DavidNotik.com

A very basic outline of computer programming

August 31, 2010

From a reader:

I think the case for HTML5 is being a bit overstated. Even if it is widely adopted (which I think it will be) I am not sure how dramatically different the experience will be. It removes the need for plug-in RIA’s like Flash and Silverlight, but that is tantamount to standardization of technology that has more or less been around for years.

From one angle, the whole point is indeed that the experience will be the same. So from a typical end-user’s perspective, it doesn’t matter a hoot.

It does matter for some end-users from a marketing perspective — just yesterday I met with a prospective client and they wanted to move their (uneditable, unsearchable, unmanageable) site from Flash to HTML. They’d heard for themselves that HTML itself could do any of the cool stuff like animations, while potentially solving the usual pitfalls of Flash because HTML is more a part of the web — and they’re novice. There’s been a perception that if you wanted a cool, ” flashy”, interactive site (especially for entertainment, fashion, arts) you wanted to go with Flash. That’s now going out the door, thanks to fodder from Google and Apple and the broader community, and I welcome that. I would have to explain to clients that they didn’t need Flash just because they wanted a rotating feature spot or fading graphics on their website!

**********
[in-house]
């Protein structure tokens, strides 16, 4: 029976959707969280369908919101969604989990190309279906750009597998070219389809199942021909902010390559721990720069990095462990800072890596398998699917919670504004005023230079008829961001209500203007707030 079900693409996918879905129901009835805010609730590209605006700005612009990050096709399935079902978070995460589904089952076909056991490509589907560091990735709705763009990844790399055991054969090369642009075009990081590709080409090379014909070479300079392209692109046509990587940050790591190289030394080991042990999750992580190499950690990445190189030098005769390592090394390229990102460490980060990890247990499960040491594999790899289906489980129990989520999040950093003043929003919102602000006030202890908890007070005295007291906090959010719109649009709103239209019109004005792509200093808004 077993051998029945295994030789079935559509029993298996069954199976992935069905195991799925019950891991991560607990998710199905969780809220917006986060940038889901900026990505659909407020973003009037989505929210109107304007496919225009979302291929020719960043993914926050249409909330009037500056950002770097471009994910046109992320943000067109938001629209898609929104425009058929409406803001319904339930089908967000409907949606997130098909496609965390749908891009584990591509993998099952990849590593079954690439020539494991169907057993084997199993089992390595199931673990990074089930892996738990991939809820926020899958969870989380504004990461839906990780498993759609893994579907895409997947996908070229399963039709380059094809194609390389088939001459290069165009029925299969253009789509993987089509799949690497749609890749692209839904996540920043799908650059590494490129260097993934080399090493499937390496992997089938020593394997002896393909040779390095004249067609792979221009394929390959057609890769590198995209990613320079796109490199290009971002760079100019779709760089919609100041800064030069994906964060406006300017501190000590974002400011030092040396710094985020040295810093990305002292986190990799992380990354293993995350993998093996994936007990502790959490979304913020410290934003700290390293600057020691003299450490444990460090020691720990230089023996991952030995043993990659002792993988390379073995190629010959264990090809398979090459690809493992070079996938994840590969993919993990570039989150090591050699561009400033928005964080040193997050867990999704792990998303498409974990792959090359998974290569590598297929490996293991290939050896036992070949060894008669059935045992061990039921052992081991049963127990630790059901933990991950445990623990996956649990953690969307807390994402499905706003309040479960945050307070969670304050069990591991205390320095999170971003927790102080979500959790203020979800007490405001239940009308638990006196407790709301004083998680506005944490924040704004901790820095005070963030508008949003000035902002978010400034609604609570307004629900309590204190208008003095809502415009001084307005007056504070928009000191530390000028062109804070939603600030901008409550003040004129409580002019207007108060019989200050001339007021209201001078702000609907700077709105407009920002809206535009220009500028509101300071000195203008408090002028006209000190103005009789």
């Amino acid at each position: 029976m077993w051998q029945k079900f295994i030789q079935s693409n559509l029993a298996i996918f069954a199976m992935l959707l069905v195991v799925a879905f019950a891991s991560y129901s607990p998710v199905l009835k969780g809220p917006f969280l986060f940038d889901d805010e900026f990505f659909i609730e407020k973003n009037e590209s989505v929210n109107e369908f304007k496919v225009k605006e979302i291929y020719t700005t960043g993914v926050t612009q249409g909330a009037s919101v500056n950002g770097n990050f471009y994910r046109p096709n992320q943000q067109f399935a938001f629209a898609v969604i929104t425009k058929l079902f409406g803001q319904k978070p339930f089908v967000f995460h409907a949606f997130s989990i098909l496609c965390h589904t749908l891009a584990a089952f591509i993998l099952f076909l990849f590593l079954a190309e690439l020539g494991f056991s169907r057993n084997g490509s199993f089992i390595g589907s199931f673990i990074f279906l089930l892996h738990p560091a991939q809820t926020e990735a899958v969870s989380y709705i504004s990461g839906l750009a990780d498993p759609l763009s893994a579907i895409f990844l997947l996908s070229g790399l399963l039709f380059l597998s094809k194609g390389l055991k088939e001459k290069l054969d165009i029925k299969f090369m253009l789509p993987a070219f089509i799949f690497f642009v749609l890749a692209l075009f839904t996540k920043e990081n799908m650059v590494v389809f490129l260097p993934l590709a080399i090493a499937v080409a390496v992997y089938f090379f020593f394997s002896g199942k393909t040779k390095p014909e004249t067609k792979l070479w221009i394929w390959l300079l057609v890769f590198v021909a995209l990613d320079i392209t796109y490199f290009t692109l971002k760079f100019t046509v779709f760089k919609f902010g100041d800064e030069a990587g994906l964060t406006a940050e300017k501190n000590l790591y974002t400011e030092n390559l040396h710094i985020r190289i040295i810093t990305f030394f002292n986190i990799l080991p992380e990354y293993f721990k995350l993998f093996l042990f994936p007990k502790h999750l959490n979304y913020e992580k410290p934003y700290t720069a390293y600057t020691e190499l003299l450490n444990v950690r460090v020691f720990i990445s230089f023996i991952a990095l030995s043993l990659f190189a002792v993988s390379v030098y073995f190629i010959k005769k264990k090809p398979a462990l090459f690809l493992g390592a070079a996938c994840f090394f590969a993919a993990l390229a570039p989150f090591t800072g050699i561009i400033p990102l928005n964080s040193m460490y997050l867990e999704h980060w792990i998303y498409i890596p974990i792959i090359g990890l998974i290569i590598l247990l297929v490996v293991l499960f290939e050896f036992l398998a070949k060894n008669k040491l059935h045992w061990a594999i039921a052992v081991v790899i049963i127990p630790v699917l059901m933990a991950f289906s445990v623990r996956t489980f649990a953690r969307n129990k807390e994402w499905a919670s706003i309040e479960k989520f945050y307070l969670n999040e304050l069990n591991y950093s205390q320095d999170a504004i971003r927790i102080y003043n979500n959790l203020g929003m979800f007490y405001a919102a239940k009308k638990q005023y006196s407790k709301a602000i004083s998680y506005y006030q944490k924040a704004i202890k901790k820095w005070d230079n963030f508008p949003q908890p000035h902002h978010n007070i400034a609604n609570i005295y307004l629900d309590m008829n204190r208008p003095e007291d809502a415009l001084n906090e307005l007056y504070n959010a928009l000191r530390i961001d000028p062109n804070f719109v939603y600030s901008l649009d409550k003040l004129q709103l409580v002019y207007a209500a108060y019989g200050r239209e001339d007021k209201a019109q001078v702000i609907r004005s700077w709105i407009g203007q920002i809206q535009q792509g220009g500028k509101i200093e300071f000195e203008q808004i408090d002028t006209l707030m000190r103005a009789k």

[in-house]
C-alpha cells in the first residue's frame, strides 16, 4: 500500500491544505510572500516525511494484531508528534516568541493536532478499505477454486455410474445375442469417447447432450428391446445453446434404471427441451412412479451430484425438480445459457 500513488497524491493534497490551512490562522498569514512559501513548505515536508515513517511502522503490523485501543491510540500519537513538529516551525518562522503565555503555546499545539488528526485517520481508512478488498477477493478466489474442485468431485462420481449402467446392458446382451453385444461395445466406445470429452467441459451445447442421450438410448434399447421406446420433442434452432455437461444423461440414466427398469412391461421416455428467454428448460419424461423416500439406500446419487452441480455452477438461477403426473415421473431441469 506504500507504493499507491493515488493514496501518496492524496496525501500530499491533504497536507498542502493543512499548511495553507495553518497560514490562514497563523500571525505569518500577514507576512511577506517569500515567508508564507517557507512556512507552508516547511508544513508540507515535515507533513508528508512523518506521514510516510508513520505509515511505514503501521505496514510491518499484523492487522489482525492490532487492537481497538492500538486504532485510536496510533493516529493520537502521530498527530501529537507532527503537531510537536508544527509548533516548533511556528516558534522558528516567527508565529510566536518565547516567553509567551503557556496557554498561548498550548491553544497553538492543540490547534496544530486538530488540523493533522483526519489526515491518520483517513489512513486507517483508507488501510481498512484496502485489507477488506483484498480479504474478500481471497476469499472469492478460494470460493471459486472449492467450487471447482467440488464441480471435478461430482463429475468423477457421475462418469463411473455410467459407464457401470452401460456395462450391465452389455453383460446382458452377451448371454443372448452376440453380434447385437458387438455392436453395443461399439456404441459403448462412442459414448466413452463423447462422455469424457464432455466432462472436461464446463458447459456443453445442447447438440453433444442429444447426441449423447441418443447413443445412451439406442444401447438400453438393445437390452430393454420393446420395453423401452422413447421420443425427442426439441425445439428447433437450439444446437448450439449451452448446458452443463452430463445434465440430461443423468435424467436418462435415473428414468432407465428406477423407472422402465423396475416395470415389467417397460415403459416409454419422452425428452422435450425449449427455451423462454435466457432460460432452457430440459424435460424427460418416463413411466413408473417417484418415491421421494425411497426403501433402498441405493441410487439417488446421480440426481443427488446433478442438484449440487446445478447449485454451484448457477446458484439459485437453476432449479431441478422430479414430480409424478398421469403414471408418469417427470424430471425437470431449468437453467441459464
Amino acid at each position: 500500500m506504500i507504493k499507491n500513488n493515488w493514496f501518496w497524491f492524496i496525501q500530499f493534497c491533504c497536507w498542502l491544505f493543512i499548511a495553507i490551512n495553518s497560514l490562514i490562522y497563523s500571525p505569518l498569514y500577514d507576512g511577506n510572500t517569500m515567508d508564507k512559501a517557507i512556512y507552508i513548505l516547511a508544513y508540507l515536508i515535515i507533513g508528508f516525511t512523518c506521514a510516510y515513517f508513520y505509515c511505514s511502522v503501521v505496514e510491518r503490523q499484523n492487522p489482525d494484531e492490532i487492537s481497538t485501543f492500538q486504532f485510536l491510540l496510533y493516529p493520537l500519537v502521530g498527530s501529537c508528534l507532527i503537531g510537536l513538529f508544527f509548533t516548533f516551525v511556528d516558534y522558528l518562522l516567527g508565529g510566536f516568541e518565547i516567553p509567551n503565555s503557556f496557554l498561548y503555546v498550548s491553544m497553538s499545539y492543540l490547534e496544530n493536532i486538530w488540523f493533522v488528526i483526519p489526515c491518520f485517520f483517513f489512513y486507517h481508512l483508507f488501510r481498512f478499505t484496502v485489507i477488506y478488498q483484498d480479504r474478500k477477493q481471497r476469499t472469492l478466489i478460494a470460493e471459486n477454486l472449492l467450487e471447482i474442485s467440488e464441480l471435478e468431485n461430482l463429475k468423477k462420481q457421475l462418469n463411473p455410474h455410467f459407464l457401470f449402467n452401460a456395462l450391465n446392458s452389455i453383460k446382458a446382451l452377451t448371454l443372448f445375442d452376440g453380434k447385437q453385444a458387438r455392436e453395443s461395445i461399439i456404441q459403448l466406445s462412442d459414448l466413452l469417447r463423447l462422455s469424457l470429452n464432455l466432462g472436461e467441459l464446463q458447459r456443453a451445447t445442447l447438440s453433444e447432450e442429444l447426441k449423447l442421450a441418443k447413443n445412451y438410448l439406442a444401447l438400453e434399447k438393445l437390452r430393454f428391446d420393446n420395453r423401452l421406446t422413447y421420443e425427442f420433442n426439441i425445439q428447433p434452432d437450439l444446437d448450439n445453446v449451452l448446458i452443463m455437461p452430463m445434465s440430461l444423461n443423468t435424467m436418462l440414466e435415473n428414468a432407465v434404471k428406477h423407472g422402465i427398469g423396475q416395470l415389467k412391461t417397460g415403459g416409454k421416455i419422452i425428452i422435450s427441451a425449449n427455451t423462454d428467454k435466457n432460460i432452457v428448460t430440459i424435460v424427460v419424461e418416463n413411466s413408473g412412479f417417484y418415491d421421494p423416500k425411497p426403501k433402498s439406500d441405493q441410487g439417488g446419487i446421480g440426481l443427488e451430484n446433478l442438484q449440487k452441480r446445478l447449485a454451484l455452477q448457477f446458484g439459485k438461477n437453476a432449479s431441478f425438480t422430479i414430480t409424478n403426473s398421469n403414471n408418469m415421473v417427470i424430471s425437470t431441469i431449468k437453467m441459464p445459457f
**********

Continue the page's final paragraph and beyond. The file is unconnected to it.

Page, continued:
And it of course does matter from a developer’s perspective and a broader development-of-the-web perspective. The case for HTML5 is largely a developers rallying cry, pushing the community to adopt it and pushing tool-makers to support the standard. Why? A web based on standards makes for a better web — no more plug-in issues (how many businesses refuse to allow Flash) = less dependencies to worry about, deep integration with every other aspect of the client-side stack = a richer experience, lighter-weight and tightly-coupled to the core standard = easier to deploy and support on all kinds of devices on our fragile web, open versus binary = searchable and editable the web way, standard versus proprietary = legally and forever a part of the open web owned by no one, and so on and so on. Further, it bridges a gap amongst the web development community which is important from a broader industry standpoint.

So the case for HTML5 is a case because that’s how evolution and adoption goes. It’s as simple as that.

Some HTML5 fun:

Apple’s HTML5 examples: http://www.apple.com/html5/ Chrome Experiments: http://www.chromeexperiments.com/ Full-on Quake game w/ HTML5 (must be a geek to compile): http://code.google.com/p/quake2-gwt-port/

If you want to try the Apple stuff on Chrome, change your user-agent to trick the site into thinking you’re running Safari with this extension: https://chrome.google.com/extensions/detail/aafciojnlamllgpkpdkbamkfgbofhgcj?hl=en